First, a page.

Hopefully, as these ex-convicts work their way back into society they do so with the realization that crime is a dead end occupation, even if it’s a non-violent offense, like the drug trafficking for which Holder would soften sentencing laws.


Lincoln Journal Star. Feb. 21, 2014.

React wisely to pipeline ruling

State lawmakers and Gov. Dave Heineman should resist the temptation to try a quick legislative fix in the wake of the ruling striking down the law used to approve the route for the Keystone XL pipeline.

The legal situation is complex. It would be better to let the case work through the courts so that there is more clarity on how Nebraska can best regulate pipeline routes.

Premature action by the Legislature would make the legal situation even murkier than it already is.

It’s instructive to note that the law ruled unconstitutional Wednesday by Lancaster County District Judge Stephanie Stacy was itself an attempt to fix a law passed in a special session called for the purpose of strengthening Nebraska’s pipeline approval process.

Stacey said in her 50-page ruling that the Nebraska State Constitution puts the “evaluation and approval” of a pipeline route through Nebraska under the authority of the Public Service Commission.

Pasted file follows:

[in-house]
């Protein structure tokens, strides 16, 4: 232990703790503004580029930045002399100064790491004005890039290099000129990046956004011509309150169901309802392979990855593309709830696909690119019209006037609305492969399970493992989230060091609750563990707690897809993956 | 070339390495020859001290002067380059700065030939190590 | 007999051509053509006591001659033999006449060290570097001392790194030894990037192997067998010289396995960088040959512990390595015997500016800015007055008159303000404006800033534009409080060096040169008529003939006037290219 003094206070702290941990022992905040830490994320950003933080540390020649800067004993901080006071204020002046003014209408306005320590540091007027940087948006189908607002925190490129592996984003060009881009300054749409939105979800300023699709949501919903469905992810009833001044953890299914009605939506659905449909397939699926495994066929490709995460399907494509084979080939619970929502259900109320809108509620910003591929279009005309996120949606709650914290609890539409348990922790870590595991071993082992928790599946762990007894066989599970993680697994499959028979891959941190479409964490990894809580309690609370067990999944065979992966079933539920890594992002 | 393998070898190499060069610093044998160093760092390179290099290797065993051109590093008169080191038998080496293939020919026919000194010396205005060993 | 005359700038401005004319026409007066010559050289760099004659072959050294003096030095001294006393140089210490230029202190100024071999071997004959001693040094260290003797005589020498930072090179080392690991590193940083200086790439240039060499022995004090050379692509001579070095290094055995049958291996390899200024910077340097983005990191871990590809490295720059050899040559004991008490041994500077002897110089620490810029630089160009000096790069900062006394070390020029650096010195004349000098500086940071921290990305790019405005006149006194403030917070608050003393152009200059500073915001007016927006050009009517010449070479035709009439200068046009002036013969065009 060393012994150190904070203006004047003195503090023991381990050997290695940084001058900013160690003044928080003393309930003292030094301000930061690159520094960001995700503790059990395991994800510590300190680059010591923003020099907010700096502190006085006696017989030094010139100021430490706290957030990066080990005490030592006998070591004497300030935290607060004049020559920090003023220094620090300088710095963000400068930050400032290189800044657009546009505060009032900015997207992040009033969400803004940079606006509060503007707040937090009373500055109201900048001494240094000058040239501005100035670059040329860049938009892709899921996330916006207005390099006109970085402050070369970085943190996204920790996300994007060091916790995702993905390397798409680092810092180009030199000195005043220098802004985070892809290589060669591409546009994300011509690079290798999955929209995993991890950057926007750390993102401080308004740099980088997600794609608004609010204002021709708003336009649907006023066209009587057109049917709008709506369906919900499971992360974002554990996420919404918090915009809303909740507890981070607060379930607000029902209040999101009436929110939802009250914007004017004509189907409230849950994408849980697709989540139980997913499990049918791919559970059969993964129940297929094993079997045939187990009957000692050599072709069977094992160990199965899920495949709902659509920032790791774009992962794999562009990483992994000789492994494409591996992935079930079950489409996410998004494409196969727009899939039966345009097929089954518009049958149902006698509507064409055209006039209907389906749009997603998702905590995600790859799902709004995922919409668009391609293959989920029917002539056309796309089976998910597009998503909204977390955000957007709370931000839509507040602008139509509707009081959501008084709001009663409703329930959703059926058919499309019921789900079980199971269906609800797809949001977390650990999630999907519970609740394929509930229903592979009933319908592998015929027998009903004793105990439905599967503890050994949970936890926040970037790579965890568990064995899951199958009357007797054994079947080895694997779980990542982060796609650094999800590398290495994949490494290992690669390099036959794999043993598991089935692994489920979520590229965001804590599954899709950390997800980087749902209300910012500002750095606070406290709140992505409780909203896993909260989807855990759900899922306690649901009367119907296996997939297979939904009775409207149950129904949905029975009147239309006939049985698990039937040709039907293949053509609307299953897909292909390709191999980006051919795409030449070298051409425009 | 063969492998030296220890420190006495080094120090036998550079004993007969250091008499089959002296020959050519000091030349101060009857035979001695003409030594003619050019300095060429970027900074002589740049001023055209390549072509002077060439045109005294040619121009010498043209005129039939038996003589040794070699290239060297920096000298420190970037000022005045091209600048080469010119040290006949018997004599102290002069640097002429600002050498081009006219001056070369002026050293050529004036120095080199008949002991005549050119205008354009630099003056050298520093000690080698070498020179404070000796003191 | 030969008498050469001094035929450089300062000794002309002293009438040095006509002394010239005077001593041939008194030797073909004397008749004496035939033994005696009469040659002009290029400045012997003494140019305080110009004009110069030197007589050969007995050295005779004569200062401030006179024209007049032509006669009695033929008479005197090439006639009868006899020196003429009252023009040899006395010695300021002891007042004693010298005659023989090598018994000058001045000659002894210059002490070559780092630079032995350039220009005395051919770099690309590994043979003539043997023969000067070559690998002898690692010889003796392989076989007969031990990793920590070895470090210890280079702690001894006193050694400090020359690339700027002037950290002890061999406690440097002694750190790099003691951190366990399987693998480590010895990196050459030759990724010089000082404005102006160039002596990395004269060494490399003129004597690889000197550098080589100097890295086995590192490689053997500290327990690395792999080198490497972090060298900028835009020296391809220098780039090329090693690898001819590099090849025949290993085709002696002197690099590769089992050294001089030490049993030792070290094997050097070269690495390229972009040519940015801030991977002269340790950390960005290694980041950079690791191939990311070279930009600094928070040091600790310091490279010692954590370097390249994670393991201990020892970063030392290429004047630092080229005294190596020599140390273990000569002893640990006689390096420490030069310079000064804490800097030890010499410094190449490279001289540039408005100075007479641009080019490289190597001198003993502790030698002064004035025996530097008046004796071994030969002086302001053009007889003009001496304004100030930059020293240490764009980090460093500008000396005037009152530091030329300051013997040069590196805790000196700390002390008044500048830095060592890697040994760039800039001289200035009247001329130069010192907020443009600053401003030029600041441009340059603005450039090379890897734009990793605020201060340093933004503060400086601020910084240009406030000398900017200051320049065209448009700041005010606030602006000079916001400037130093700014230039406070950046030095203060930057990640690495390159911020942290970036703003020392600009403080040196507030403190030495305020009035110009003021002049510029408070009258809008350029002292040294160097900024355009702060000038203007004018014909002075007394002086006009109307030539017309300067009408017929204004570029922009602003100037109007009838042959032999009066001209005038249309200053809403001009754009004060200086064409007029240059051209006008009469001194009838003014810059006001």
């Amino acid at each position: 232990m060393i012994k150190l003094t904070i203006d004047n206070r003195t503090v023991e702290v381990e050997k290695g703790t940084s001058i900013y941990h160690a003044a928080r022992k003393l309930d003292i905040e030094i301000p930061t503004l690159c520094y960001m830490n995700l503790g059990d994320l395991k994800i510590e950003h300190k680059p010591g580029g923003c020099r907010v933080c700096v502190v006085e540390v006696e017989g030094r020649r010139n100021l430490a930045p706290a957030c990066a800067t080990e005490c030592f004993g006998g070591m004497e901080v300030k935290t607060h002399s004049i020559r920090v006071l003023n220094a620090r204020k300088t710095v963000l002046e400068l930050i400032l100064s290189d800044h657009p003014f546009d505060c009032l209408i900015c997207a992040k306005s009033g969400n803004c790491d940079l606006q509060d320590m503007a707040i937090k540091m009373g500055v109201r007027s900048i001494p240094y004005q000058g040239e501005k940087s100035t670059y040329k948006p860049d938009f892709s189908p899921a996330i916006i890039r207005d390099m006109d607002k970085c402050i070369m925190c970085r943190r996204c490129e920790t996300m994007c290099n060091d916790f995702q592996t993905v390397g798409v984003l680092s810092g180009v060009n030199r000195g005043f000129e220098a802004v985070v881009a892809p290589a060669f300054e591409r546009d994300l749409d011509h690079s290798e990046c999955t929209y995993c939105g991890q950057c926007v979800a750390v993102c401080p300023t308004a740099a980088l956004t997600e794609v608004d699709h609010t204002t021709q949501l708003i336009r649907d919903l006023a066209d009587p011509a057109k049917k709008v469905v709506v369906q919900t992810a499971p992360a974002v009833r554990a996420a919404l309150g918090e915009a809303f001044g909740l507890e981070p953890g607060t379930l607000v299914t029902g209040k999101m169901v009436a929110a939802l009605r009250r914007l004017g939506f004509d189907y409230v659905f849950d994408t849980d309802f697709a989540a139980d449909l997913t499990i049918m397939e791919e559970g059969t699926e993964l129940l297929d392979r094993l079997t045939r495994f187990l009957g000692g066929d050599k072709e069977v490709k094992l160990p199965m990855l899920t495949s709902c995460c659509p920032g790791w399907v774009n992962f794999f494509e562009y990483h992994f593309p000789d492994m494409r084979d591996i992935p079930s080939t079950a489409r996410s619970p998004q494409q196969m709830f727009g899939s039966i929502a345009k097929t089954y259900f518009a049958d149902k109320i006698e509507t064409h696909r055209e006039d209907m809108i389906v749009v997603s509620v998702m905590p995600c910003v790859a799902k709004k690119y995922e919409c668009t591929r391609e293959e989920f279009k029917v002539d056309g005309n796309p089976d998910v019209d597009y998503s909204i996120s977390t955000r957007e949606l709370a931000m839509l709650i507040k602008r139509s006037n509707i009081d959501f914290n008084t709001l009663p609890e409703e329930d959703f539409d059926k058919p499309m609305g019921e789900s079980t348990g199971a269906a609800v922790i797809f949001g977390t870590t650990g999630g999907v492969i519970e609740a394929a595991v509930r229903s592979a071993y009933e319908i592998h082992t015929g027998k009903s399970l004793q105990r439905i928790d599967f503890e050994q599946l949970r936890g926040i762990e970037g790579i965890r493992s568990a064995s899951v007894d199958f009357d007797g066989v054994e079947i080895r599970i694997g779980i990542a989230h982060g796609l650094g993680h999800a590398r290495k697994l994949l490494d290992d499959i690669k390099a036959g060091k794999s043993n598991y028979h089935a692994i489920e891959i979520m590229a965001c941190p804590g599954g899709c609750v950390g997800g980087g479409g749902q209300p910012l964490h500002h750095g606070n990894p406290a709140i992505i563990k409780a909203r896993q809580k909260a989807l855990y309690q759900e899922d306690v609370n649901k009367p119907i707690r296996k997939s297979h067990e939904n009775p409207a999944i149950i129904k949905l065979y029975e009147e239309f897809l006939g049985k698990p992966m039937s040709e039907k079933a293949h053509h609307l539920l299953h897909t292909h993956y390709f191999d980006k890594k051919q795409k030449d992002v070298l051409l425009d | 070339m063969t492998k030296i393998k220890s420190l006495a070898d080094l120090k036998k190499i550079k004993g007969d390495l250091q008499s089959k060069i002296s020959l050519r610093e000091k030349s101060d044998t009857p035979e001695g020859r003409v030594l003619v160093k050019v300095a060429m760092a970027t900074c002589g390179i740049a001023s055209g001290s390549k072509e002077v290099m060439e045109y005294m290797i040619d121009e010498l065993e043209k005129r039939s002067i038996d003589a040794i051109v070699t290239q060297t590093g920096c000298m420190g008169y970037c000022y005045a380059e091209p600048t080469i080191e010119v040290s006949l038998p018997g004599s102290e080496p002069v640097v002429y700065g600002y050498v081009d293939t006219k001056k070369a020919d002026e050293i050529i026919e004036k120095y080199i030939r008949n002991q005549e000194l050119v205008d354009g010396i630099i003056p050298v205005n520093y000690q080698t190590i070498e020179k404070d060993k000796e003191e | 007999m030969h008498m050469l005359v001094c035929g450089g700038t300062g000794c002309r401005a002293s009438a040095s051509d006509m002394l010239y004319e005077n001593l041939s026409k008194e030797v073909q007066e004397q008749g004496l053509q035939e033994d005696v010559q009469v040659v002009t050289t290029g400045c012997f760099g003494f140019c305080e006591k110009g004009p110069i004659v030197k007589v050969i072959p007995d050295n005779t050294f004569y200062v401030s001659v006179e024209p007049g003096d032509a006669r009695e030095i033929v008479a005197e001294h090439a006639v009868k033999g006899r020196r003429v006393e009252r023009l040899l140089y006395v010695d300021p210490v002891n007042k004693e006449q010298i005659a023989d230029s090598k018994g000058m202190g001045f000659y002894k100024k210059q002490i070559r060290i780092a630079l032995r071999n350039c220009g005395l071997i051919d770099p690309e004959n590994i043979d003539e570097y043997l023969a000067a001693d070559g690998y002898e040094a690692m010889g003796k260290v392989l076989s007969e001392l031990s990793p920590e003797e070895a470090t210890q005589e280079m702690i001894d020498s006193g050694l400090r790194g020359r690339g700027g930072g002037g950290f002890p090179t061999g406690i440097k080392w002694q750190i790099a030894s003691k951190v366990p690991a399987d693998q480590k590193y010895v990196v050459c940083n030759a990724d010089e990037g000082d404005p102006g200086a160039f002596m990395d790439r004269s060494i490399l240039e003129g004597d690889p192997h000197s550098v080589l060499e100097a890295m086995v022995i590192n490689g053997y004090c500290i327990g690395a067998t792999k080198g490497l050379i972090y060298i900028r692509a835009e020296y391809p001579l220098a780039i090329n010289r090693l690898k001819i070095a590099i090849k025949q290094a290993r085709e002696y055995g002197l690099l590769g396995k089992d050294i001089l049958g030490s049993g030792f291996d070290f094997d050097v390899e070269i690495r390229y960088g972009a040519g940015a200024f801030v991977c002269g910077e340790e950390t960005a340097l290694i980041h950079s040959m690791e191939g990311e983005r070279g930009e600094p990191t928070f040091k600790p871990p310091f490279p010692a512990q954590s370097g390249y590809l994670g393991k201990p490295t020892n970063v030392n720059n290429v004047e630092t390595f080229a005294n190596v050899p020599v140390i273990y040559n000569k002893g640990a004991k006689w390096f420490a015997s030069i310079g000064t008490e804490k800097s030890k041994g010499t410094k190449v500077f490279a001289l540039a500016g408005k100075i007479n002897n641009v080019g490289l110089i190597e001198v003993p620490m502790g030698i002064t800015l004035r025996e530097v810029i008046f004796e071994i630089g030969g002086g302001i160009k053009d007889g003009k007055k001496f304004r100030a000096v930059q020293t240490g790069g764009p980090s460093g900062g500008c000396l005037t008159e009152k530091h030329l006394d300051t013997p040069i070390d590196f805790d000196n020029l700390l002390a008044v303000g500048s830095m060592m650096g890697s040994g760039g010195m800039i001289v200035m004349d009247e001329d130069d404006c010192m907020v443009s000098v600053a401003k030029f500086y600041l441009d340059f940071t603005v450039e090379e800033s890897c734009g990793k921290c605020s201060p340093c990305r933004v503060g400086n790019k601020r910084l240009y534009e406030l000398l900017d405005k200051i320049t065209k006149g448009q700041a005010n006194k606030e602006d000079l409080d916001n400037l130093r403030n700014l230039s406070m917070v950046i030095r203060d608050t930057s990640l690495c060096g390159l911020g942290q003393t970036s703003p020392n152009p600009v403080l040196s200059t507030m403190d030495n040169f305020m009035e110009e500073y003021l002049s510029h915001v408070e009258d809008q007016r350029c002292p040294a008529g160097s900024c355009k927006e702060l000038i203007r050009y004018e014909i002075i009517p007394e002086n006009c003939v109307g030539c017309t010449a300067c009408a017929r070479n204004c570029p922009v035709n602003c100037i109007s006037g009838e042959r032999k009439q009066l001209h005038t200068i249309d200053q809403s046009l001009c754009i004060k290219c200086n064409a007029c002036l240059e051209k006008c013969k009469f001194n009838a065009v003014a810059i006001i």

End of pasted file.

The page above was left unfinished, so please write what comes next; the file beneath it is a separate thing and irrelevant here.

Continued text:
LB1161 passed in 2012 established a second option for pipeline companies to go to the governor for approval of a pipeline route.

Whether upper courts will agree with Stacy’s interpretation of the constitution and the state law in question remains to be seen. Attorney General Jon Bruning said he plans to file an appeal.

The 10-day period for bill introduction in this session is past. But a new bill can be introduced with approval of 30 senators. The other option for quicker legislative action is in a special session like that called in 2011 by Heineman.

Regardless of the eventual outcome of the court battle, there’s no doubt that the current route for the Keystone XL pipeline through Nebraska is better than the original route because it avoids the environmentally fragile Sandhills, as officially designated.

In her ruling Stacy wrote, “As the Nebraska Supreme Court has explained: When a statute is adjudged to be unconstitutional, it is as if it had never been.”